The Massachusetts House on Wednesday adopted its rules for the legislative session, rejecting proposals to set term limits for the speaker of the House, publicize committee votes and require bills to be released 72 hours ahead of a vote.

Shortly before 1:30 p.m. Tuesday, the Massachusetts House scheduled its long-awaited rules vote to begin at 1 p.m. the next day.

Lawmakers had until a 5 p.m. deadline Tuesday to review the 115 pages of legislation — much of it was recycled from previous years — and file amendments. A day later, on Wednesday, the House rejected amendments that would have reinstated term limits for the speaker of the House, publicized committee votes and required bills to be released at least 48 hours before a vote.

Advocates have spent months calling for the House to make its legislative process easier for constituents and rank-and-file lawmakers to navigate, and they see the way the past two days unfolded as a case in point for the cause. Rules that allow for quick turnarounds between the release of a bill and a vote, they say, have denied constituents sufficient opportunity to engage with their elected officials before decisions are made on key issues, such as police reform and curbing climate change.

“This vote really became a referendum on transparency,” said Ella McDonald, communications director for Act on Mass, which has led advocacy for transparency. “Some people who have campaigned for, donated to or canvassed for their reps were very disappointed to see their individual reps defer to leadership instead of the voters who elected them.”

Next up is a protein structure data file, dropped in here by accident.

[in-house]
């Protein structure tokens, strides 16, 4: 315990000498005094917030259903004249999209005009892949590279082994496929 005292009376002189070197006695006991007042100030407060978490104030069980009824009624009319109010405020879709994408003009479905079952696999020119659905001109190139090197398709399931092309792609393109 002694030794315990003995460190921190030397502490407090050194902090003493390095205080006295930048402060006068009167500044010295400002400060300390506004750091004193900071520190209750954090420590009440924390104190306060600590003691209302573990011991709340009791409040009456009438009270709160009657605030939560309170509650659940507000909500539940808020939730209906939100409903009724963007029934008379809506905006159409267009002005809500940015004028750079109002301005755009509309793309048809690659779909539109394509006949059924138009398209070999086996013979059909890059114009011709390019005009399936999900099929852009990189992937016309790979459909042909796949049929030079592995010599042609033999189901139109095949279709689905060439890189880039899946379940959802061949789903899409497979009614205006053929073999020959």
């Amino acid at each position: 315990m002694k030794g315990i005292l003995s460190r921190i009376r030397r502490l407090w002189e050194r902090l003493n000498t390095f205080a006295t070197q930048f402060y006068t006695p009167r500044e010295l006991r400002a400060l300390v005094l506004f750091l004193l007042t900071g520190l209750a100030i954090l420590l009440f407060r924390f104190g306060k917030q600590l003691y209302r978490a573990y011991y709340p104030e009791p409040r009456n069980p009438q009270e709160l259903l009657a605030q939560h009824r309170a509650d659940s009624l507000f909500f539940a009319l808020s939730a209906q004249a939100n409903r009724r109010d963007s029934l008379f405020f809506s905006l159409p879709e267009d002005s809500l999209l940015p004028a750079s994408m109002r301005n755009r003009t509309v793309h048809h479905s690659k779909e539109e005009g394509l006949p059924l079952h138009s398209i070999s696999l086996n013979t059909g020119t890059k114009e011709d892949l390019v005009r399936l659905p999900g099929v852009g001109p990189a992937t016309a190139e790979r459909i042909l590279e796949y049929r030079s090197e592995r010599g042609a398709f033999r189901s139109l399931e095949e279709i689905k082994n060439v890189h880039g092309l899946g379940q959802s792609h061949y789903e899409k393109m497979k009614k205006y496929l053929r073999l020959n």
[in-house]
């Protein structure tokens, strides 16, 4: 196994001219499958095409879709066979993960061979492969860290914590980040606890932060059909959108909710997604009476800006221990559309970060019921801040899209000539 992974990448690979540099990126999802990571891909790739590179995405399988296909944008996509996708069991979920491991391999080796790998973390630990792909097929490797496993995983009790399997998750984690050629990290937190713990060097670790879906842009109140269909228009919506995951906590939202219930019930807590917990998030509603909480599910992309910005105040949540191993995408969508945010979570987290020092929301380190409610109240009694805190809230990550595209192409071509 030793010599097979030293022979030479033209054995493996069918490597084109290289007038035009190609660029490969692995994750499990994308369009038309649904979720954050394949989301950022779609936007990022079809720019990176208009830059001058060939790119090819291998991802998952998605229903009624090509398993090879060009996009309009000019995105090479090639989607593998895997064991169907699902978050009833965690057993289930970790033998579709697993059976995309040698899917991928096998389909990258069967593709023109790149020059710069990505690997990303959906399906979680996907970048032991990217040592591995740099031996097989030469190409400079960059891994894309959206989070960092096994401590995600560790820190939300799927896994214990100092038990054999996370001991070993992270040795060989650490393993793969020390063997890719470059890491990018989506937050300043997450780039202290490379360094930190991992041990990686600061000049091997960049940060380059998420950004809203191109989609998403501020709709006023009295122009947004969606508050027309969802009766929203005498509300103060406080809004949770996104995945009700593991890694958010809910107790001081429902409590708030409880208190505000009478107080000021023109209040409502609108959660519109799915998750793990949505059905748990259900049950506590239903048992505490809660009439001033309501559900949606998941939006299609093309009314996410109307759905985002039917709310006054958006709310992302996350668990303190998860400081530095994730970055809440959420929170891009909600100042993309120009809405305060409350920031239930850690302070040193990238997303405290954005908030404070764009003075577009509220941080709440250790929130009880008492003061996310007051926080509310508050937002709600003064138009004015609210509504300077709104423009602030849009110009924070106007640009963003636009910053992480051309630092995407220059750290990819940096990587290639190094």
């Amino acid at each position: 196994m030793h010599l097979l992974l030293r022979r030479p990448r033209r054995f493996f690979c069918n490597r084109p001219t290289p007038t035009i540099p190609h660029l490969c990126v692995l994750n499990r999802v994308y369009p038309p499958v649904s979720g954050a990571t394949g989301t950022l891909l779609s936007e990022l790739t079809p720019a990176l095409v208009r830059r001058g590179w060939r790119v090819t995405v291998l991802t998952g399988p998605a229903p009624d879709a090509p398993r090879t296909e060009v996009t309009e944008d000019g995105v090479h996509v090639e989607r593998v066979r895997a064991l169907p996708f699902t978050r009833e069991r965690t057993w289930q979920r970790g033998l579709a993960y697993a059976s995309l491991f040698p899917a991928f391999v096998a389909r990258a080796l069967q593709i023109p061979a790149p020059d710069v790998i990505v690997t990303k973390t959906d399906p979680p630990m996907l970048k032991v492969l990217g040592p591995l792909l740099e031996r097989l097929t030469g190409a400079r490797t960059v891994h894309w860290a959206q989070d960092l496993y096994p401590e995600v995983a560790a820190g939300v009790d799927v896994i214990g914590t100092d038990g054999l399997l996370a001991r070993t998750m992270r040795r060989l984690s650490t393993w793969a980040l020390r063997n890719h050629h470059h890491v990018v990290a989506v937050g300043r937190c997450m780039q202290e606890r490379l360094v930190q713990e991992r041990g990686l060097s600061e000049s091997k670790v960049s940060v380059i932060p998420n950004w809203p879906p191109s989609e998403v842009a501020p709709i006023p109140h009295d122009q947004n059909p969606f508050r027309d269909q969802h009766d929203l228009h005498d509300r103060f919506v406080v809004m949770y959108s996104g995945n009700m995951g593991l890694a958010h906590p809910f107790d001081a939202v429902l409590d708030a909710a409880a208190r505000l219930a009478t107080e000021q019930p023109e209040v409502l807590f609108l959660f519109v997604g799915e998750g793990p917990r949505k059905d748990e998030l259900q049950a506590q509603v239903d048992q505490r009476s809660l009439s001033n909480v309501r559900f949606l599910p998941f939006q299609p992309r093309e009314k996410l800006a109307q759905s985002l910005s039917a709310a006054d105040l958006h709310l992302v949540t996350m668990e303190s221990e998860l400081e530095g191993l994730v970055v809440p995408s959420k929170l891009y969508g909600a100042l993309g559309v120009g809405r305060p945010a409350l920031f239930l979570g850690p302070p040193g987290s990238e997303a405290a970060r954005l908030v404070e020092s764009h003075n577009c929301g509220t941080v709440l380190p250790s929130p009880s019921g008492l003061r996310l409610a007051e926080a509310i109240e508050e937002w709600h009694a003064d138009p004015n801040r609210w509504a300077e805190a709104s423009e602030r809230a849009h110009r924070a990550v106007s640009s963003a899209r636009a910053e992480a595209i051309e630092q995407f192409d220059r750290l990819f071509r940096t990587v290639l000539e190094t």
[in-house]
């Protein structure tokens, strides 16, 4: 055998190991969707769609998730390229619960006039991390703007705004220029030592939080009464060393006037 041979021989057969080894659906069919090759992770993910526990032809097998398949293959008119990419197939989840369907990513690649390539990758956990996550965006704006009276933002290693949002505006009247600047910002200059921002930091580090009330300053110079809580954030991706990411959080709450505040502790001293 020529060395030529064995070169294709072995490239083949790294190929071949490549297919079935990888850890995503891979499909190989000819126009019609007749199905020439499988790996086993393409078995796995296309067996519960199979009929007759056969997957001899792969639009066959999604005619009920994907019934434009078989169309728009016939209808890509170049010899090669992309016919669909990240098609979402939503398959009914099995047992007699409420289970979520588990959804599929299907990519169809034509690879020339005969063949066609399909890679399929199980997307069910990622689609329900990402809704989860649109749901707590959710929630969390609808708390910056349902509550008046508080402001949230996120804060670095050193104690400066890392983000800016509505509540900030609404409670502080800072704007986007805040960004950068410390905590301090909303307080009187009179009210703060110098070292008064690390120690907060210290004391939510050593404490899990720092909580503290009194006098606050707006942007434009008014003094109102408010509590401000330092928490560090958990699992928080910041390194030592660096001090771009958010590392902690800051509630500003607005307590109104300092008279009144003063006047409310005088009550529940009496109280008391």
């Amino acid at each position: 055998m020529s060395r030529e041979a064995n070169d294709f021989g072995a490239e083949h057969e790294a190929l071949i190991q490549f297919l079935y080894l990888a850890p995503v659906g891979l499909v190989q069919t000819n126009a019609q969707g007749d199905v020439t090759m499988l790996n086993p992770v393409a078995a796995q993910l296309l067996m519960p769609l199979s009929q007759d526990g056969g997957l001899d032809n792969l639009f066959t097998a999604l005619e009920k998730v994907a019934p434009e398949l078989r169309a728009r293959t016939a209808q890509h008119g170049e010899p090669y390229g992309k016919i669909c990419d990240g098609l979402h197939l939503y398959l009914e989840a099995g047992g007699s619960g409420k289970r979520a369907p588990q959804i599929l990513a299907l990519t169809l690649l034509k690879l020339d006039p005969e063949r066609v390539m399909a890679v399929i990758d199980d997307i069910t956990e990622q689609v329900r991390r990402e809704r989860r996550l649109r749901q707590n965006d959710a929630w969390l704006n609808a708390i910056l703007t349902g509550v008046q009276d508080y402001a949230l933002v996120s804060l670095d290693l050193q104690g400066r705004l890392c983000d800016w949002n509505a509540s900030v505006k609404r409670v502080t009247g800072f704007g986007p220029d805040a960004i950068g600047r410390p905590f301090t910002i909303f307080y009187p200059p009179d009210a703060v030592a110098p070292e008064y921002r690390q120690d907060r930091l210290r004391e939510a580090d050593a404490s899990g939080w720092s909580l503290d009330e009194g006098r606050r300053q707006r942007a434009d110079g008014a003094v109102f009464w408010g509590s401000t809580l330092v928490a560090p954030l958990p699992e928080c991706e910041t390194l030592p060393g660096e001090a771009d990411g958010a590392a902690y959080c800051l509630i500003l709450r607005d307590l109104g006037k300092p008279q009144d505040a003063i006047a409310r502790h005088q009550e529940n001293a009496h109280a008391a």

While most Republicans supported the measures favored by a coalition of largely left-leaning advocacy groups, the vast majority of Democrats, including all four Berkshire County representatives, sided with leadership to reject the changes.

Lawmakers did approve changes to stream all future sessions online and to allow committee leaders to decide whether to include remote participation in hearings. The rules approved Wednesday are set to take effect Oct. 1, and emergency rules adopted during the pandemic will remain effective until then.

The House also agreed to list the names of representatives who vote against legislation in committee, a change that advocates see as a partial concession to their demands. But, representatives can continue to reserve their rights or choose not to vote without having their names publicized.

State Rep. Tricia Farley-Bouvier, D-Pittsfield, said she did not find it necessary to make all committee votes public but called the decision to publicize “no” votes “an excellent compromise.”

“I just find it’s my own responsibility to get information about how I vote to my constituents,” she said.

Although Farley-Bouvier voted in 2019 to require bills to be released 72 hours ahead of a vote, she voted with the rest of the Berkshire County delegation Wednesday against the proposal to release bills at least 48 hours before a vote.

State Reps. William “Smitty” Pignatelli, D-Lenox, and John Barrett III, D-North Adams, previously have told The Eagle that they do not feel a lack of transparency in the House exists. State Rep. Paul Mark, D-Peru, did not immediately respond to an inquiry Wednesday.